Venezuelan Summer League Cardinals Recap

St. Louis Cardinals Director of International Operations Moises Rodriguez discusses top players from the 2009 Venezuelan Summer League season, including Javier Avendano.

Many who cover and follow the St. Louis Cardinals minor leagues keep their attention focused on the seven US-based clubs. The reasons/excuses to exclude the two academy clubs in the Caribbean are varied, including the players being too young and not well-enough known, the level of play is supposedly uneven, the language barrier, etc.

Yet the seven-figure signings of a pair of 16-year-olds, third baseman Roberto De La Cruz last year and the aborted deal with outfielder Wagner Mateo this July, have opened more and more eyes to the Cardinals' growing efforts in the Dominican Republic and Venezuela.

With approximately 70 players under contract, full summer league seasons and two levels of play in the winter, these leagues can no longer be ignored.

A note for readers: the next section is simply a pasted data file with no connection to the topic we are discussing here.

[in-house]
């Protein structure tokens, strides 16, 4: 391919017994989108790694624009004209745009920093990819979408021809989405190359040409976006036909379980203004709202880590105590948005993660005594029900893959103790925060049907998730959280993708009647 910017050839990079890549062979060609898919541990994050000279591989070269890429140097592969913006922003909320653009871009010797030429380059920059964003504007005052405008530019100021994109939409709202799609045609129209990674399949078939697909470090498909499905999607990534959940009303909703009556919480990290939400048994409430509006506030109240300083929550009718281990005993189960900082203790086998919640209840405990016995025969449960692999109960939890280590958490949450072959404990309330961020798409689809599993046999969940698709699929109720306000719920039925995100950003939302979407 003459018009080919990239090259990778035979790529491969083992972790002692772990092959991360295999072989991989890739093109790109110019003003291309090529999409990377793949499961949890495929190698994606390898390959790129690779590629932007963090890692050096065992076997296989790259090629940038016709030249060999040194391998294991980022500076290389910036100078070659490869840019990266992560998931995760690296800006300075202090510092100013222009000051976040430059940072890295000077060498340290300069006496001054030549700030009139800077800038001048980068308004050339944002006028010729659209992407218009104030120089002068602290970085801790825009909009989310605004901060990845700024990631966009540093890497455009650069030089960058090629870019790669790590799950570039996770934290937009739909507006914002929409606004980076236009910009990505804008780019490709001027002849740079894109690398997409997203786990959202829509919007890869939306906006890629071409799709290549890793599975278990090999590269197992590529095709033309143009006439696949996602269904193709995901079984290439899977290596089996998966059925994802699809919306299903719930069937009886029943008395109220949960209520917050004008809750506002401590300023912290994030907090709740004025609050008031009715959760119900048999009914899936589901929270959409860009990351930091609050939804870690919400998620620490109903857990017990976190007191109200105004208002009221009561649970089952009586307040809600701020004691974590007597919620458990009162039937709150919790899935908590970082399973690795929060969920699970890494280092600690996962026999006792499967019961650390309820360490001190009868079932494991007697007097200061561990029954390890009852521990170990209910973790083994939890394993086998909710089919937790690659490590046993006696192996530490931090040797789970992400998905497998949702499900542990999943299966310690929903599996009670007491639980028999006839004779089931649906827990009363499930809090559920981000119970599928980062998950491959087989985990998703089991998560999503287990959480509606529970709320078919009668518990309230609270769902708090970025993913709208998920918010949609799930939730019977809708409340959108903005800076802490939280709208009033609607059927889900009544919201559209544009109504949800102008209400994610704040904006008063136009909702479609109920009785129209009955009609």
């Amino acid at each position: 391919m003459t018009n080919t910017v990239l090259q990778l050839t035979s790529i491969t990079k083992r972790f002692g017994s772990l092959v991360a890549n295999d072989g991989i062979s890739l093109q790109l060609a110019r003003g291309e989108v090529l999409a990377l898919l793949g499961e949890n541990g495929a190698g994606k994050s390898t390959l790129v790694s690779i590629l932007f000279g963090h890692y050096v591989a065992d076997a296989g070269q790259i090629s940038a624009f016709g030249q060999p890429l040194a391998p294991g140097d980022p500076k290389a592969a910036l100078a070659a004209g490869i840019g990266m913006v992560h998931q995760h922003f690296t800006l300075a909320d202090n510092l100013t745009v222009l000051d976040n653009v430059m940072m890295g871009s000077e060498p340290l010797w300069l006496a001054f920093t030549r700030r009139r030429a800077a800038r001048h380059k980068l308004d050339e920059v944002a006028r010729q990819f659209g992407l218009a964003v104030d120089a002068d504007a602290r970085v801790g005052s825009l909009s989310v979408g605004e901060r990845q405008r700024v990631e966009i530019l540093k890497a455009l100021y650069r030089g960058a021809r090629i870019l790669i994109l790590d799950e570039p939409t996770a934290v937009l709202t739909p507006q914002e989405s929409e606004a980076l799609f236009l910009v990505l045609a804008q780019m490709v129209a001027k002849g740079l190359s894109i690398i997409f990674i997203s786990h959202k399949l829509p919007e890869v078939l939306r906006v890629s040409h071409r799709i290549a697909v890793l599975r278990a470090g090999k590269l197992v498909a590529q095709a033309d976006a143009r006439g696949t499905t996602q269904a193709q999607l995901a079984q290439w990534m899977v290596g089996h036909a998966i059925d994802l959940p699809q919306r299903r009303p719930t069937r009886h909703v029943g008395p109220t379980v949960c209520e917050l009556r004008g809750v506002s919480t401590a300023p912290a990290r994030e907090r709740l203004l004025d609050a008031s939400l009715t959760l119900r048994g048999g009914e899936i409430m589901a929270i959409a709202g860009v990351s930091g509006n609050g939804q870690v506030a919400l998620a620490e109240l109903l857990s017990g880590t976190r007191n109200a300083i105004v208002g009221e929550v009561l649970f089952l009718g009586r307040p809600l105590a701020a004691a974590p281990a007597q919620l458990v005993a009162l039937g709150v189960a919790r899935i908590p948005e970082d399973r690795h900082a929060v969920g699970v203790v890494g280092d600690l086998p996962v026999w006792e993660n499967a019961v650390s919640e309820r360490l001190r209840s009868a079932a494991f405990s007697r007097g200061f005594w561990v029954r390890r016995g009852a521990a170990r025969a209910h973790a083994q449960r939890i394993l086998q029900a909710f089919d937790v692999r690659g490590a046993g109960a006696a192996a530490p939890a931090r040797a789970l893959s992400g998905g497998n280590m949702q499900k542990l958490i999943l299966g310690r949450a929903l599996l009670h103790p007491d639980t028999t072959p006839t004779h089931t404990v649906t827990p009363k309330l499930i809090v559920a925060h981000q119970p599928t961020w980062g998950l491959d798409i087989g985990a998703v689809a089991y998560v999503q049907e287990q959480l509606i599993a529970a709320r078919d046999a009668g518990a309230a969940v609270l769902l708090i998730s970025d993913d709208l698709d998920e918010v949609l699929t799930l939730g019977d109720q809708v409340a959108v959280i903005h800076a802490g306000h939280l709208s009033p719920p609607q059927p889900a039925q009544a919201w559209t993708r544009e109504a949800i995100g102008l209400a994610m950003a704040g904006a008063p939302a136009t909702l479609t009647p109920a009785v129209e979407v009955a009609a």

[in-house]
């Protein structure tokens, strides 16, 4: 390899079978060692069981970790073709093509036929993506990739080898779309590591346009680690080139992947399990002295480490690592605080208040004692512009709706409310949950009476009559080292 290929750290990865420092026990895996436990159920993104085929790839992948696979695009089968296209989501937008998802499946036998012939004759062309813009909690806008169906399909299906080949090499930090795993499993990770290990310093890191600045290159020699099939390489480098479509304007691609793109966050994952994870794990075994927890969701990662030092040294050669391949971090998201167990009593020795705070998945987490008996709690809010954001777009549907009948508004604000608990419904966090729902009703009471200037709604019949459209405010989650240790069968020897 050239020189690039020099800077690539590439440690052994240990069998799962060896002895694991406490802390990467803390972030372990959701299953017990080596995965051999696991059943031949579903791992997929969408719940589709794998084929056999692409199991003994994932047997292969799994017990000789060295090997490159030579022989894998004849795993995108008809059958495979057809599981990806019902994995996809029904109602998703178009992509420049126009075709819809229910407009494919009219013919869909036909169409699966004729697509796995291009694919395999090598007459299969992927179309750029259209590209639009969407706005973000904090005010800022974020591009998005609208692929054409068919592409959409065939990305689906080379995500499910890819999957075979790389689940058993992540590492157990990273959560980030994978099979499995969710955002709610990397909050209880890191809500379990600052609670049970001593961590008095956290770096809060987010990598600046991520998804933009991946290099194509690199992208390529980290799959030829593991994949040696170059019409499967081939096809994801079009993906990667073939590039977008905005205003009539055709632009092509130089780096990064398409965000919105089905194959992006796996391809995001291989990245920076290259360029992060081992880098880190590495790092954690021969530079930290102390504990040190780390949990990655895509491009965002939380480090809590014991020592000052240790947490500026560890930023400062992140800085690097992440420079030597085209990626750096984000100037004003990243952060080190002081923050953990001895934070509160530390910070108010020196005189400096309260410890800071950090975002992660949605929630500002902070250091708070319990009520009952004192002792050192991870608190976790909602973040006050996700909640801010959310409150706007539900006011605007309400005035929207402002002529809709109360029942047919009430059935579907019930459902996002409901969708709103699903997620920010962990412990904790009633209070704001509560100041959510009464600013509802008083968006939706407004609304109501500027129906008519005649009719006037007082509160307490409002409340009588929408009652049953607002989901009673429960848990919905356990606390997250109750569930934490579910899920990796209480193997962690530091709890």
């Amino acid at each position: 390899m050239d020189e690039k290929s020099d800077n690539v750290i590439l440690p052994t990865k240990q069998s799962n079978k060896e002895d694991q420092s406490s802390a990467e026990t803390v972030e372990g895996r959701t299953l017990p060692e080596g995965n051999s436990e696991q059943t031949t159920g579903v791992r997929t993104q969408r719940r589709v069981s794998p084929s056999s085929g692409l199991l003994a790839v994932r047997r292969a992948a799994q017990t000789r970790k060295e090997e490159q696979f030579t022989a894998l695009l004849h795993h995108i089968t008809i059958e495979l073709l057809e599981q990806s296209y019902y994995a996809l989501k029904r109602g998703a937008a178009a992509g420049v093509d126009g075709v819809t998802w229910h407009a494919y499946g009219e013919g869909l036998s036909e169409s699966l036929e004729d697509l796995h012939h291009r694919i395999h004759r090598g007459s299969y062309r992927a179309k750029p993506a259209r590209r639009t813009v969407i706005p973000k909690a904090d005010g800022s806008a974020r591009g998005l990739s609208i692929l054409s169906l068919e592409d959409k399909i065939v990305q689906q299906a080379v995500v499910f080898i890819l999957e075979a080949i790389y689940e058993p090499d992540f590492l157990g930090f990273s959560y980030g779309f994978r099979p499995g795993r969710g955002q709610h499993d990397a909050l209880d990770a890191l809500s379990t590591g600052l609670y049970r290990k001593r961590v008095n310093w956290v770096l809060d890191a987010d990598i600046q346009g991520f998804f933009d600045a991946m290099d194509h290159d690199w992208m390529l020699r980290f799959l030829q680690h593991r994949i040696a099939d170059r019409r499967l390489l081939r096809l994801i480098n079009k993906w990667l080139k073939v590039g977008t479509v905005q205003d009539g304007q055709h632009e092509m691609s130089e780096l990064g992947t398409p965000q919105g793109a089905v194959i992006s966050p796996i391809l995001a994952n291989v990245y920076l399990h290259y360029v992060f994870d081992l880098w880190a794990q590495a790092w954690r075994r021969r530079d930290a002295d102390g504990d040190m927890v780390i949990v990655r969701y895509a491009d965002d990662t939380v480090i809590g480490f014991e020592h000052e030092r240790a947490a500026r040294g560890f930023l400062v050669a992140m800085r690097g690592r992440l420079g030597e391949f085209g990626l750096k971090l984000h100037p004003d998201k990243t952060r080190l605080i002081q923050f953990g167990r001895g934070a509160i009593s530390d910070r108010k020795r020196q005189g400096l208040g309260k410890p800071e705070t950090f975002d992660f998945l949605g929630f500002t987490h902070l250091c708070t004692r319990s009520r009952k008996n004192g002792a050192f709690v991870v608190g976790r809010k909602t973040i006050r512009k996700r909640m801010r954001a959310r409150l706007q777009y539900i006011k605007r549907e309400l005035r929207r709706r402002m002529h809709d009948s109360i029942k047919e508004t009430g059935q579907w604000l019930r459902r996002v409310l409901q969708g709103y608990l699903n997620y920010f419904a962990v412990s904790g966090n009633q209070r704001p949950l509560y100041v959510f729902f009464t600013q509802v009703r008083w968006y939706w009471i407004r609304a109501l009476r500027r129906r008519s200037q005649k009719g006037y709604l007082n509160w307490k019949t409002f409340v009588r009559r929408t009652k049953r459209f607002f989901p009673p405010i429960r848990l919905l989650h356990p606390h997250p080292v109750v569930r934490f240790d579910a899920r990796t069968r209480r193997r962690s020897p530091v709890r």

In this two-part report, I had sat down at the end of the regular season for an in-depth discussion with the Cardinals executive responsible for the organization's non-US efforts, Director of International Operations Moises Rodriguez.

The focus of this first installment is the 2009 Venezuelan Summer League campaign, with the time spent more on the prospects than the team itself.

Among pitchers covered are the "big four" starters of Carlos Oraa, Javier Avendano, Sergio Nieves and Deimer Bier along with co-closers Francisco Guzman, an ex-catcher, and Hector Corpas. Avendano was promoted to the Gulf Coast League after the VSL season ended.

Among the hitters highlighted are third baseman Hector Garcia, likely headed to the US next spring, power bat Roberto Perez and second baseman Wilfred Vivas, back from suspension.

We also discussed the Cardinals facility plans, why non-Venezuelans are assigned there, plans for winter ball with the Liga Paralela and much more.


Brian Walton can be reached via email at Also catch his Cardinals commentary daily at The Cardinal Nation blog.
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